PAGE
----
More on Manchester soon!
xoxo

 

Manchester Bound

Tuesday, July 16th, 2013

Written by: Sarah Breysse

So as I sit on my couch watching TV thinking about getting through the next couple weeks, while I should be packing, I’ve decided to start my study abroad blog instead. All of you should be extremely excited about this by the way, because it’s about to win a Pulitzer. (I am a horrible writer, please do not judge me.)

I’ll start off with some background. I will be attending the University of Manchester, Manchester Business School. The process has been long and quite a struggle to be completely honest; especially considering I found out I was accepted to the program over a year ago.  The biggest pain in my butt was getting a visa. No, I didn’t have to go down to San Fran to get it like other people, but I did have expensive and unfortunate relationship with the British Embassy in New York after I applied for the wrong type of visa. The UK should really try and clarify their student visa process, (granted I’ve never even thought of applying to come into the US so I admit my bias).  The other rather large issue with “studying” abroad was trying to convince my professors to give me credit towards my degree for actually doing the “studying” that the 6 business classes I’ll be taking require.  This led to many trips to the counseling office and an unreal amount of emails to a very nice guy named Andy at the MBS admin team.

The anticipation is seriously killing me. I would totally hop on the next plane right now and hitch-hike through England just to not have to wait 2 weeks to start my very own, less graphic, version of Eurotrip. I have so much to look forward to and knowing that my beautiful, rustic, and very English single dorm room is waiting for me feels like partial torture.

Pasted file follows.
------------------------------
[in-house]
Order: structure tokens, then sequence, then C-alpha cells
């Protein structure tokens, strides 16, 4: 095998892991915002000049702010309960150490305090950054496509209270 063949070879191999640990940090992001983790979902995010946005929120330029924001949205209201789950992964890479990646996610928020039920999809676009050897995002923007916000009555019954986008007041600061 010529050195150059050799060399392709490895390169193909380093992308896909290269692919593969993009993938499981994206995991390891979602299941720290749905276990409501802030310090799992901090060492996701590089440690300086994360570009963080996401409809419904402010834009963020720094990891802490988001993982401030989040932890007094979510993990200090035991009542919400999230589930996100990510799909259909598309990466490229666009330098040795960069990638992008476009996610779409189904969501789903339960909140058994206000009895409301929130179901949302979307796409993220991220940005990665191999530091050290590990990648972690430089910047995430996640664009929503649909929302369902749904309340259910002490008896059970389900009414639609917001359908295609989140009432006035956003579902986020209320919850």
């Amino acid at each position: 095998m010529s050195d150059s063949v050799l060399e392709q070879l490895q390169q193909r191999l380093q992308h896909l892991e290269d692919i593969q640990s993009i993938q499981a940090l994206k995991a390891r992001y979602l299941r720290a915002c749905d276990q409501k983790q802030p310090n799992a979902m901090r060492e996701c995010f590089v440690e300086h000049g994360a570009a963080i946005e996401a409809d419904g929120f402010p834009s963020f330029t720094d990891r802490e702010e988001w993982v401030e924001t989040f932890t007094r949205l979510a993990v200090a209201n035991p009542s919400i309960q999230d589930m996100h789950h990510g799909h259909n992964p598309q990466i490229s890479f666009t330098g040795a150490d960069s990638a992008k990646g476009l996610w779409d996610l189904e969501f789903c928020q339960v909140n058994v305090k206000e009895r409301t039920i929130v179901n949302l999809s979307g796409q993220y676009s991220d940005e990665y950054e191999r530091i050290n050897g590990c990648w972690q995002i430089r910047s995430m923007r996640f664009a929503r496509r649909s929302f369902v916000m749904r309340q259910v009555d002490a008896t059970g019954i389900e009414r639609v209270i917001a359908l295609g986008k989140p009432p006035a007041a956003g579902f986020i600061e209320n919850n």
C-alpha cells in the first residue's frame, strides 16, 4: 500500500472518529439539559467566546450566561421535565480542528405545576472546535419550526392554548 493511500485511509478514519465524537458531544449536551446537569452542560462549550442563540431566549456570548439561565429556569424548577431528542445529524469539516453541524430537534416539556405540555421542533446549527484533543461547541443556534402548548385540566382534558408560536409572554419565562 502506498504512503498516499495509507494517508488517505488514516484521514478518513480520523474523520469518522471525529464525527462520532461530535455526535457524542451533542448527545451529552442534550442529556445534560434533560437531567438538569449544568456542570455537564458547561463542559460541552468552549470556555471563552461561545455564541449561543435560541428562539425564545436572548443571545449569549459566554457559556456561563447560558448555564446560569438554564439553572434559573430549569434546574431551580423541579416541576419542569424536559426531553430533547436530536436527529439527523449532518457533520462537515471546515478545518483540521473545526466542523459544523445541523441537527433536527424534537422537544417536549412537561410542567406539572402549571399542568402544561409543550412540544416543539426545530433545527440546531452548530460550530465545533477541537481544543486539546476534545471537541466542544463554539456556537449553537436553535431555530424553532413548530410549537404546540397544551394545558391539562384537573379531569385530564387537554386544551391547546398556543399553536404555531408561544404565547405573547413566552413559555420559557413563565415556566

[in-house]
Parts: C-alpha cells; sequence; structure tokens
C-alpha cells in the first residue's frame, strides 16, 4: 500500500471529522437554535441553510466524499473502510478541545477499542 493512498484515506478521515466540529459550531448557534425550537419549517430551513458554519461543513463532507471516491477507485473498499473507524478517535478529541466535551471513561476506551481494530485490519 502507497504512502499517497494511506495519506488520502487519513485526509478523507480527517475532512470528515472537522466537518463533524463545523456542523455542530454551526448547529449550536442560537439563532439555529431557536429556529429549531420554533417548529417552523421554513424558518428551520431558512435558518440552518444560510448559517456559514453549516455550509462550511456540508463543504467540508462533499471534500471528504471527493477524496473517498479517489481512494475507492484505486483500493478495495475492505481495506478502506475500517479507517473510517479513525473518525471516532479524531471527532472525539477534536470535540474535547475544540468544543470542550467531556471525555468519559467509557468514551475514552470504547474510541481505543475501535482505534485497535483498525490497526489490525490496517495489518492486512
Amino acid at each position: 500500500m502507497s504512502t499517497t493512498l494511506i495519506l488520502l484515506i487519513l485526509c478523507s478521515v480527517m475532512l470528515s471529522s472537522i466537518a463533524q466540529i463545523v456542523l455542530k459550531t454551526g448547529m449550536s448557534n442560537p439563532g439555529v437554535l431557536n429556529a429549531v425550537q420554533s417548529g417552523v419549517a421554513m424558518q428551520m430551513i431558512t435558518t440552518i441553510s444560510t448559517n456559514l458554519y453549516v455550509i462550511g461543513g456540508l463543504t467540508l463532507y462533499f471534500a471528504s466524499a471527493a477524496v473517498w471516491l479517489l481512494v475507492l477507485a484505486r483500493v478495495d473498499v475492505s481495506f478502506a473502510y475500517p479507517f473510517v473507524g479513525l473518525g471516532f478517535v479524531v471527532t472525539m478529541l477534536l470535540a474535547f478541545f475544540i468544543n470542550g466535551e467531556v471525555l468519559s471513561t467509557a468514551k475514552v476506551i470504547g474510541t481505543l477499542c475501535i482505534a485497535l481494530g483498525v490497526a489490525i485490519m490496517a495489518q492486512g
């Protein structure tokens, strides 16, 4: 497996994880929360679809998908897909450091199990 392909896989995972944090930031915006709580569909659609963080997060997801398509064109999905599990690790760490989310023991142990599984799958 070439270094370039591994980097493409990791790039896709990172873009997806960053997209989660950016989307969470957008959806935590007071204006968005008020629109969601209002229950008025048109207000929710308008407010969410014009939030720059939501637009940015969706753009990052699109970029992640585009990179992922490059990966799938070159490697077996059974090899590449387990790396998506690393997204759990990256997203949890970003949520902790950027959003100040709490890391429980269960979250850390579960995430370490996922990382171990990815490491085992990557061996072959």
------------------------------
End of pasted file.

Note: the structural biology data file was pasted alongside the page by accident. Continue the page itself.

In all seriousness, I cannot wait to see everything, be everywhere, and meet everyone that I possibly can. Getting out of the GS bubble is going to be a much needed real life wake up call. As much as we all try and deny it, we are pretty sheltered at times. I’m not saying that Manchester is some worldly utopia of life revelations or culture shocks (especially since they speak English), but it is a different country, a different upbringing, and a new educations system. If nothing else, I will at least learn how to use public transportation that actually works.

The waiting continues.

Stay tuned….

xoxo

Musings About the Netherlands

Wednesday, July 3rd, 2013

By: Evelyne Kolker